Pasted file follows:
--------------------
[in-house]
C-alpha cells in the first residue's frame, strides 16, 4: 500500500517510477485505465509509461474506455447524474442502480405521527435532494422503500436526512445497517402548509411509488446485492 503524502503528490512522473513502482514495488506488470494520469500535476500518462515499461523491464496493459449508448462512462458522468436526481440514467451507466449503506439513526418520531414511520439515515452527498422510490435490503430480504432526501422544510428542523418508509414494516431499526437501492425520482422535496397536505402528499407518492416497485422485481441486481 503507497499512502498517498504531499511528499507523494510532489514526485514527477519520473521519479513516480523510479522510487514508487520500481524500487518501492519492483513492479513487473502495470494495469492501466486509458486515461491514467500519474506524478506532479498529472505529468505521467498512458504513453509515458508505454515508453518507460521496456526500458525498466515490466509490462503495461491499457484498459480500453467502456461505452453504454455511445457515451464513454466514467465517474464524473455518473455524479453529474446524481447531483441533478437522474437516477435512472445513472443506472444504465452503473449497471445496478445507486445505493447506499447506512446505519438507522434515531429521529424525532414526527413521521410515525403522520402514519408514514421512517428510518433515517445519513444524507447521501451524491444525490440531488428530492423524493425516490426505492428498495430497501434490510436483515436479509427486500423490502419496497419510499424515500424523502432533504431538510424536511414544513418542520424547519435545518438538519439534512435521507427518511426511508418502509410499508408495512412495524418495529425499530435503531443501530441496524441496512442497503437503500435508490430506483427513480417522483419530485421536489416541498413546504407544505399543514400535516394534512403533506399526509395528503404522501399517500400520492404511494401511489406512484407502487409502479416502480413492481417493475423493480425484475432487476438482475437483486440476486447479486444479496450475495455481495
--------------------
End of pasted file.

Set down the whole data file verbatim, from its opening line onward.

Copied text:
[in-house]
C-alpha cells in the first residue's frame, strides 16, 4: 500500500517510477485505465509509461474506455447524474442502480405521527435532494422503500436526512445497517402548509411509488446485492 503524502503528490512522473513502482514495488506488470494520469500535476500518462515499461523491464496493459449508448462512462458522468436526481440514467451507466449503506439513526418520531414511520439515515452527498422510490435490503430480504432526501422544510428542523418508509414494516431499526437501492425520482422535496397536505402528499407518492416497485422485481441486481 503507497499512502498517498504531499511528499507523494510532489514526485514527477519520473521519479513516480523510479522510487514508487520500481524500487518501492519492483513492479513487473502495470494495469492501466486509458486515461491514467500519474506524478506532479498529472505529468505521467498512458504513453509515458508505454515508453518507460521496456526500458525498466515490466509490462503495461491499457484498459480500453467502456461505452453504454455511445457515451464513454466514467465517474464524473455518473455524479453529474446524481447531483441533478437522474437516477435512472445513472443506472444504465452503473449497471445496478445507486445505493447506499447506512446505519438507522434515531429521529424525532414526527413521521410515525403522520402514519408514514421512517428510518433515517445519513444524507447521501451524491444525490440531488428530492423524493425516490426505492428498495430497501434490510436483515436479509427486500423490502419496497419510499424515500424523502432533504431538510424536511414544513418542520424547519435545518438538519439534512435521507427518511426511508418502509410499508408495512412495524418495529425499530435503531443501530441496524441496512442497503437503500435508490430506483427513480417522483419530485421536489416541498413546504407544505399543514400535516394534512403533506399526509395528503404522501399517500400520492404511494401511489406512484407502487409502479416502480413492481417493475423493480425484475432487476438482475437483486440476486447479486444479496450475495455481495